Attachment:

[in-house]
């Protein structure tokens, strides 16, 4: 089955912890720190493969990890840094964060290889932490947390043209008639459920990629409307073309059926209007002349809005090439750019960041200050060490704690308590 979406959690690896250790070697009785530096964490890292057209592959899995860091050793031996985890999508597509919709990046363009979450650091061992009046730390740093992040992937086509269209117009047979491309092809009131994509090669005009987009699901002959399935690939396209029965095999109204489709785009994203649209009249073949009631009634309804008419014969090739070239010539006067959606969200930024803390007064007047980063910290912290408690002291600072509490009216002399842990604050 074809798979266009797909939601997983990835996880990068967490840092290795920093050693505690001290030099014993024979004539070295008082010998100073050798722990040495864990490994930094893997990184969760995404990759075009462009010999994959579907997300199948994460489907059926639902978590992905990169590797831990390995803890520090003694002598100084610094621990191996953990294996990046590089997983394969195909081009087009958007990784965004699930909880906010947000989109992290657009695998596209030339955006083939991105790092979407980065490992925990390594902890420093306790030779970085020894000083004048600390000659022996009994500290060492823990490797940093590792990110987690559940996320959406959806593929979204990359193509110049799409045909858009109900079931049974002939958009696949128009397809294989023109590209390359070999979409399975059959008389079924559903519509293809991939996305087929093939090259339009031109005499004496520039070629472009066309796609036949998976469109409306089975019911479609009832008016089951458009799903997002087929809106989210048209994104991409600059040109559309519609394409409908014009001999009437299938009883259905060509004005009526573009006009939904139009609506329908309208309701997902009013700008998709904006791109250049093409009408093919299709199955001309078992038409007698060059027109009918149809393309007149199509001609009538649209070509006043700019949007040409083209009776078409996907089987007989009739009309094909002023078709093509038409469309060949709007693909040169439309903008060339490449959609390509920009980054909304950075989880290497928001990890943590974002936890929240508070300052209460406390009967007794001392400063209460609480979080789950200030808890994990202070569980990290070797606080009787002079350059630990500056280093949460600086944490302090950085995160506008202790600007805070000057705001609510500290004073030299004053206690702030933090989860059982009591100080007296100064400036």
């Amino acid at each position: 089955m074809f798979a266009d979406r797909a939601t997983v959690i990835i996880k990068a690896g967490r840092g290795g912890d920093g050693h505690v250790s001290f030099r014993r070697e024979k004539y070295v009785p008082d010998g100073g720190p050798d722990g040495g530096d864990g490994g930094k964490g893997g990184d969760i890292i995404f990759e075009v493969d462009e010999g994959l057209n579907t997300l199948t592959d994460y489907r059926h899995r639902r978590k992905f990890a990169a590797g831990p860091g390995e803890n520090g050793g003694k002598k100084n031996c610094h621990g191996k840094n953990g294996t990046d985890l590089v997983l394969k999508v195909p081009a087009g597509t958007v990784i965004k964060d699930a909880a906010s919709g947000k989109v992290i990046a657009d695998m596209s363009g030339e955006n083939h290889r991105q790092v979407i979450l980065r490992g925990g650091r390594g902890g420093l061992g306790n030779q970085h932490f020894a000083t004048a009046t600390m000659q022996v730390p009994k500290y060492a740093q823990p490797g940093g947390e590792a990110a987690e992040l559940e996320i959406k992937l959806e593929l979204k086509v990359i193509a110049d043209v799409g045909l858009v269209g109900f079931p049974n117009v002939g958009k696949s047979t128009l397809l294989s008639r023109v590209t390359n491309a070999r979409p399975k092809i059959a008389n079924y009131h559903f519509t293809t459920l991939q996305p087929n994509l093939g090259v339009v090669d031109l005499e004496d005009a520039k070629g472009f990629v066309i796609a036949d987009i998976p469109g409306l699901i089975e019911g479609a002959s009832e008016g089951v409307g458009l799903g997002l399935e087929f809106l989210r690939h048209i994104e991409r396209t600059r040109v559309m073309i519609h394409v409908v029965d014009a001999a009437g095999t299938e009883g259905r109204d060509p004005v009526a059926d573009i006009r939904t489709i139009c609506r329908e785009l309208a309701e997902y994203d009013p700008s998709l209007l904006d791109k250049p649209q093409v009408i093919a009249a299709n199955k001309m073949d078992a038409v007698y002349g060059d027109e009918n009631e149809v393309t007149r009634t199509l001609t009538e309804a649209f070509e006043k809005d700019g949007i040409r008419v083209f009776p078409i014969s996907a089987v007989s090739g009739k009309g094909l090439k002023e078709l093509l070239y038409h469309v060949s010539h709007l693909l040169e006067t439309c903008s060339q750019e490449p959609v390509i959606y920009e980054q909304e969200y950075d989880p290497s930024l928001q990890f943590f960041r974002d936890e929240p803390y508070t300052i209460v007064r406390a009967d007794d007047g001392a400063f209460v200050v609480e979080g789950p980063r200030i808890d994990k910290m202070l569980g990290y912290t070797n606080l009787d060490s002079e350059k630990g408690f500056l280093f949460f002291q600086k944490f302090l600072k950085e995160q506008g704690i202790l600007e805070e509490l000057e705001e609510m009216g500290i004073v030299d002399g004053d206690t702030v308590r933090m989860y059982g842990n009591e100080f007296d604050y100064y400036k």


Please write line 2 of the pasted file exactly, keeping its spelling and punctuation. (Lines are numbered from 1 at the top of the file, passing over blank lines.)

């Protein structure tokens, strides 16, 4: 089955912890720190493969990890840094964060290889932490947390043209008639459920990629409307073309059926209007002349809005090439750019960041200050060490704690308590 979406959690690896250790070697009785530096964490890292057209592959899995860091050793031996985890999508597509919709990046363009979450650091061992009046730390740093992040992937086509269209117009047979491309092809009131994509090669005009987009699901002959399935690939396209029965095999109204489709785009994203649209009249073949009631009634309804008419014969090739070239010539006067959606969200930024803390007064007047980063910290912290408690002291600072509490009216002399842990604050 074809798979266009797909939601997983990835996880990068967490840092290795920093050693505690001290030099014993024979004539070295008082010998100073050798722990040495864990490994930094893997990184969760995404990759075009462009010999994959579907997300199948994460489907059926639902978590992905990169590797831990390995803890520090003694002598100084610094621990191996953990294996990046590089997983394969195909081009087009958007990784965004699930909880906010947000989109992290657009695998596209030339955006083939991105790092979407980065490992925990390594902890420093306790030779970085020894000083004048600390000659022996009994500290060492823990490797940093590792990110987690559940996320959406959806593929979204990359193509110049799409045909858009109900079931049974002939958009696949128009397809294989023109590209390359070999979409399975059959008389079924559903519509293809991939996305087929093939090259339009031109005499004496520039070629472009066309796609036949998976469109409306089975019911479609009832008016089951458009799903997002087929809106989210048209994104991409600059040109559309519609394409409908014009001999009437299938009883259905060509004005009526573009006009939904139009609506329908309208309701997902009013700008998709904006791109250049093409009408093919299709199955001309078992038409007698060059027109009918149809393309007149199509001609009538649209070509006043700019949007040409083209009776078409996907089987007989009739009309094909002023078709093509038409469309060949709007693909040169439309903008060339490449959609390509920009980054909304950075989880290497928001990890943590974002936890929240508070300052209460406390009967007794001392400063209460609480979080789950200030808890994990202070569980990290070797606080009787002079350059630990500056280093949460600086944490302090950085995160506008202790600007805070000057705001609510500290004073030299004053206690702030933090989860059982009591100080007296100064400036």